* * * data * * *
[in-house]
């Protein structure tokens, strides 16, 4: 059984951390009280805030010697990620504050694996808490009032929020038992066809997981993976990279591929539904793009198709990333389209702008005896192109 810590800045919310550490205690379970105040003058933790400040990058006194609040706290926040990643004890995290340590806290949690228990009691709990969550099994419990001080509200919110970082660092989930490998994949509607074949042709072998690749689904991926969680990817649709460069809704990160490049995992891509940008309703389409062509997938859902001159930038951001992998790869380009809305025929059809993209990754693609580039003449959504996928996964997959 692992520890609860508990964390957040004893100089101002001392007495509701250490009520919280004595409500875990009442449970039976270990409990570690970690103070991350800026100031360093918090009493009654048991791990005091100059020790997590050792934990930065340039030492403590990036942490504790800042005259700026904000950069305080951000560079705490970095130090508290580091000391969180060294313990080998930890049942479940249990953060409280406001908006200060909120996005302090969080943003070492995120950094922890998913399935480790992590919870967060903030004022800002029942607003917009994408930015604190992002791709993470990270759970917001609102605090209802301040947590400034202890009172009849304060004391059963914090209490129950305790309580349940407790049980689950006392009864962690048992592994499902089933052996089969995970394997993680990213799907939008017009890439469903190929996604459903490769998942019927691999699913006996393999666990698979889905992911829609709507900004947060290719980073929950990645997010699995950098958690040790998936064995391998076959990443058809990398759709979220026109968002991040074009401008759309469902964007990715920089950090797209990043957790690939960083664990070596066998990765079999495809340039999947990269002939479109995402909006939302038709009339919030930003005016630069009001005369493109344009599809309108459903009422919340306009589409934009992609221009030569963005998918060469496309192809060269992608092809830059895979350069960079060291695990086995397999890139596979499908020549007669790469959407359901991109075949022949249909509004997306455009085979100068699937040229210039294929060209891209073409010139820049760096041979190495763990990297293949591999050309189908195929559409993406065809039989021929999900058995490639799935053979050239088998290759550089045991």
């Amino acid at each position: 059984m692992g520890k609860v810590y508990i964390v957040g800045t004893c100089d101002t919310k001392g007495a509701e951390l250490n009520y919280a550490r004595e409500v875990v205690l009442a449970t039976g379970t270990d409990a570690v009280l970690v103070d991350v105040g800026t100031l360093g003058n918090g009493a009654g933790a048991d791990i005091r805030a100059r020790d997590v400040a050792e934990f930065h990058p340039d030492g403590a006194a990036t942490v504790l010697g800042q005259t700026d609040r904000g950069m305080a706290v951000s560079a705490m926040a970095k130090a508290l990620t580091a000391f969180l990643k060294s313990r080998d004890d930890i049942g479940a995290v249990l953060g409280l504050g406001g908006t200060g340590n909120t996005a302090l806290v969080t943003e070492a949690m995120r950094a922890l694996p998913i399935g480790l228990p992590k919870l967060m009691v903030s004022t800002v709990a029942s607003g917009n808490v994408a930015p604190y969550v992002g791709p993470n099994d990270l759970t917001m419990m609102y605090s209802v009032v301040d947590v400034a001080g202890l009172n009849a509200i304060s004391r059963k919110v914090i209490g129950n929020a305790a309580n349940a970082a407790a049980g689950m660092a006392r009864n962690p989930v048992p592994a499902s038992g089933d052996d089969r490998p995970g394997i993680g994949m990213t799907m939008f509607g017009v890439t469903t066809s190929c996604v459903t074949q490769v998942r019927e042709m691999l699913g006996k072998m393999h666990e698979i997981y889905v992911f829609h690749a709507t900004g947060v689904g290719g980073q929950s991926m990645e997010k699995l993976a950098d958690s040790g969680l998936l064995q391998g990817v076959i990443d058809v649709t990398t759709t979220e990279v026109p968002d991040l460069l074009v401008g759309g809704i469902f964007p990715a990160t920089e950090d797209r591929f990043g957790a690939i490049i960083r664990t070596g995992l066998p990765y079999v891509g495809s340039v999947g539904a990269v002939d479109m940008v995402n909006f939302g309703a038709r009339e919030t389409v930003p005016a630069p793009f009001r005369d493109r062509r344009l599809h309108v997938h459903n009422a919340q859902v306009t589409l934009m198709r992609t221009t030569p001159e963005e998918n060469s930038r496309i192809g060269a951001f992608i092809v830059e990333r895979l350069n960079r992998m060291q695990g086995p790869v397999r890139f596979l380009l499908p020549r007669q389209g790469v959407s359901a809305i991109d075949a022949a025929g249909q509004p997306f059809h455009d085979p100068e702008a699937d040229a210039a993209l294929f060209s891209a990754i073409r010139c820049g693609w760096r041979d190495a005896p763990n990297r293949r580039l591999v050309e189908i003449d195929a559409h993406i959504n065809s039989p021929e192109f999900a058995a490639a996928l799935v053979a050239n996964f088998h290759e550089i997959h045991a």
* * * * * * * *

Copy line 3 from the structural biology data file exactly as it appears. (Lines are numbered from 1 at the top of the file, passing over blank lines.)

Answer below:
């Amino acid at each position: 059984m692992g520890k609860v810590y508990i964390v957040g800045t004893c100089d101002t919310k001392g007495a509701e951390l250490n009520y919280a550490r004595e409500v875990v205690l009442a449970t039976g379970t270990d409990a570690v009280l970690v103070d991350v105040g800026t100031l360093g003058n918090g009493a009654g933790a048991d791990i005091r805030a100059r020790d997590v400040a050792e934990f930065h990058p340039d030492g403590a006194a990036t942490v504790l010697g800042q005259t700026d609040r904000g950069m305080a706290v951000s560079a705490m926040a970095k130090a508290l990620t580091a000391f969180l990643k060294s313990r080998d004890d930890i049942g479940a995290v249990l953060g409280l504050g406001g908006t200060g340590n909120t996005a302090l806290v969080t943003e070492a949690m995120r950094a922890l694996p998913i399935g480790l228990p992590k919870l967060m009691v903030s004022t800002v709990a029942s607003g917009n808490v994408a930015p604190y969550v992002g791709p993470n099994d990270l759970t917001m419990m609102y605090s209802v009032v301040d947590v400034a001080g202890l009172n009849a509200i304060s004391r059963k919110v914090i209490g129950n929020a305790a309580n349940a970082a407790a049980g689950m660092a006392r009864n962690p989930v048992p592994a499902s038992g089933d052996d089969r490998p995970g394997i993680g994949m990213t799907m939008f509607g017009v890439t469903t066809s190929c996604v459903t074949q490769v998942r019927e042709m691999l699913g006996k072998m393999h666990e698979i997981y889905v992911f829609h690749a709507t900004g947060v689904g290719g980073q929950s991926m990645e997010k699995l993976a950098d958690s040790g969680l998936l064995q391998g990817v076959i990443d058809v649709t990398t759709t979220e990279v026109p968002d991040l460069l074009v401008g759309g809704i469902f964007p990715a990160t920089e950090d797209r591929f990043g957790a690939i490049i960083r664990t070596g995992l066998p990765y079999v891509g495809s340039v999947g539904a990269v002939d479109m940008v995402n909006f939302g309703a038709r009339e919030t389409v930003p005016a630069p793009f009001r005369d493109r062509r344009l599809h309108v997938h459903n009422a919340q859902v306009t589409l934009m198709r992609t221009t030569p001159e963005e998918n060469s930038r496309i192809g060269a951001f992608i092809v830059e990333r895979l350069n960079r992998m060291q695990g086995p790869v397999r890139f596979l380009l499908p020549r007669q389209g790469v959407s359901a809305i991109d075949a022949a025929g249909q509004p997306f059809h455009d085979p100068e702008a699937d040229a210039a993209l294929f060209s891209a990754i073409r010139c820049g693609w760096r041979d190495a005896p763990n990297r293949r580039l591999v050309e189908i003449d195929a559409h993406i959504n065809s039989p021929e192109f999900a058995a490639a996928l799935v053979a050239n996964f088998h290759e550089i997959h045991a």